Following the end of federal pandemic aid and reduced ridership revenue, transit systems across the country are facing similar massive deficits.

That is, all except one: the country’s largest. The New York Metropolitan Transportation Authority was facing a $600 million budget gap this fiscal year, but now is on track to balance its budget every year through 2027.

Rich Davey, president of the MTA, spoke with GBH News about how the city solved its budget problem and what approaches Boston could try itself.

And Davey knows Boston well. He grew up in Randolph, was manager of the MBTA from 2010-2011, and before that he was the commonwealth’s secretary of transportation.

The state of the MBTA

Gov. Maura Healey has appointed more than 30 members to a statewide transportation funding task force, which is expected to come up with a long-term funding proposal to finance the commonwealth’s transportation system, including the cash-strapped MBTA.

Boston’s transit agency is facing a $182 million deficit this fiscal year, which could grow to $859 million by 2029.

Currently, revenue for the MBTA comes from a share of the state sales tax, federal grants, local government assessments, fares, and own-source revenues like advertising and parking.

MBTA officials say other transit authorities have access to a wider group of revenue streams, including fees on car rentals and ride-share trips, gas taxes, tolls, congestion charges, and cuts of traffic and parking violation payments.

All of those possible revenue sources are on the table as the governor’s task force undertakes its work. It is due to report its findings by the end of the year.

Davey thinks the task force is a good step forward.

“Looking at the task force that Governor Healey put together, you've got all the heavy hitters of all the business groups, right?” he said. “And they're not there, I would assume, to say no revenue at all, right? So, I think having the business community support is critical.”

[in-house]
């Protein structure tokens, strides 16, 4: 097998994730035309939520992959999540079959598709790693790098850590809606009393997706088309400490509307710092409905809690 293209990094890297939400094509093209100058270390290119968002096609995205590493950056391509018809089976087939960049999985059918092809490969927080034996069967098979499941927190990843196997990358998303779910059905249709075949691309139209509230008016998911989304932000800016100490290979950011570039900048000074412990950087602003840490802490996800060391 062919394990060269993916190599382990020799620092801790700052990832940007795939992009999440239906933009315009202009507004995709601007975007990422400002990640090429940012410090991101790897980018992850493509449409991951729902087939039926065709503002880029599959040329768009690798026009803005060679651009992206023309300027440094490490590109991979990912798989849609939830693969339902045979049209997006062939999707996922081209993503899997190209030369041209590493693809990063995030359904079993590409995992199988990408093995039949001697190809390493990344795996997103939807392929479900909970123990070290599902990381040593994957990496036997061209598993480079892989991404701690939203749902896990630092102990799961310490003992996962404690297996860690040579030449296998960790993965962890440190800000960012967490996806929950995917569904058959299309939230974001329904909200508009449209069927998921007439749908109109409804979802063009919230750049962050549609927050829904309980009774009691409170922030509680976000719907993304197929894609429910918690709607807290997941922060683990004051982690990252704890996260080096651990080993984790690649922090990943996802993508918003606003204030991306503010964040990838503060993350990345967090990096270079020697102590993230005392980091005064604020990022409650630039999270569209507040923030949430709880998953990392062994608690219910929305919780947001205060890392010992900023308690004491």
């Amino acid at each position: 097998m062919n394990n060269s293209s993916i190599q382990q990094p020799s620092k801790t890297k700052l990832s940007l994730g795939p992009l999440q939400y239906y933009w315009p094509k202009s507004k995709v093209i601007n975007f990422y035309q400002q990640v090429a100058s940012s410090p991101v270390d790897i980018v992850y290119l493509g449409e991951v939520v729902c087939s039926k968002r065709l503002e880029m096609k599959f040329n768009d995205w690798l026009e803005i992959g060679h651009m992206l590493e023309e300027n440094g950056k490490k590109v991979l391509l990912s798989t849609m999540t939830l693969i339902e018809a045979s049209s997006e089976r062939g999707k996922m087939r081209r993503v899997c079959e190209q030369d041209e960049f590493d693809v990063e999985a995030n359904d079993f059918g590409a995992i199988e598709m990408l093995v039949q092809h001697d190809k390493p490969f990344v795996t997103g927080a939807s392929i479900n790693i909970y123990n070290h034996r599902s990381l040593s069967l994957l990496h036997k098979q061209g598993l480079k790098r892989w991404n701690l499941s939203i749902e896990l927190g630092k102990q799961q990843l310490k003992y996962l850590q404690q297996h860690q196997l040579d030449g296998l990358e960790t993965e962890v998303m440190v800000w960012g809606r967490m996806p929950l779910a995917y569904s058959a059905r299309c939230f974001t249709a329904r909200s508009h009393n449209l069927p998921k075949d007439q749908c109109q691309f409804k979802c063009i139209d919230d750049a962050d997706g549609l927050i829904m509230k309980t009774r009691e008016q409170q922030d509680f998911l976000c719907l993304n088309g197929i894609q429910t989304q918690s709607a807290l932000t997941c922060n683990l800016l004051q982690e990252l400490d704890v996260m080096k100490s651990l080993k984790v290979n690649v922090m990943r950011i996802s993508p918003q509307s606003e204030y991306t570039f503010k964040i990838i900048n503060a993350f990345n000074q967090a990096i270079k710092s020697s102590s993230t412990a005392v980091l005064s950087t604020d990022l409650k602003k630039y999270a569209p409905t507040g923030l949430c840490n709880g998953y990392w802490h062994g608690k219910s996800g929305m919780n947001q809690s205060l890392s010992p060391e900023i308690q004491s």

Potential lessons from New York


Davey listed two main sources for the MTA's revenue, one of which is a tax.

“Over $1 billion is coming out of something called the payroll mobility tax, which is a tax that is imposed upon the largest businesses in New York City,” he said.

Davey says those businesses supported raising that tax from 0.34% to 0.6% of a company's payroll.

Casino fees

Casinos are another major revenue source for the New York transit agency. There will be three licenses awarded in the next two years for casinos within New York City.

“We will get the full license fee for those three, each expected to be about a half billion,” Davey explained, “and then a percentage of the gaming revenue going forward — and that's going to be probably between $500 [million] and $700 million a year.”

Cutting costs

Although taxes and casino fees are expected to comprise the bulk of new revenue, Davey says the authority is making concessions too.

“What we agreed to do was to come up with a total of $400 million in recurring annual savings,” he said.

Davey says those savings are not from sacrificing service, but rather from operational efficiencies like incentivizing more people to return to the workforce to avoid costly overtime, changing all lighting to LEDs, and instituting something called predictive maintenance to keep the rolling stock in good repair to avoid more expensive fixes.

Fare increases

There are also fare increases in the mix at the MTA.

“We had a modest fare increase of 4%. … We went from the base fare from $2.75 for bus and subway to $2.90, for a 15-cent increase,” he said. “And we built in biannual increases for tolls and fares.”

Davey says the next scheduled fare increase — between a 3% and 4% rise — won't be until summer 2025, and a similar increase is scheduled in 2027.


Increased tolls are in the picture as well. Unlike Massachusetts, where toll revenues from the MassPike have to be spent on the highway, toll revenue from New York City's bridges and tunnels can be used across the transportation system.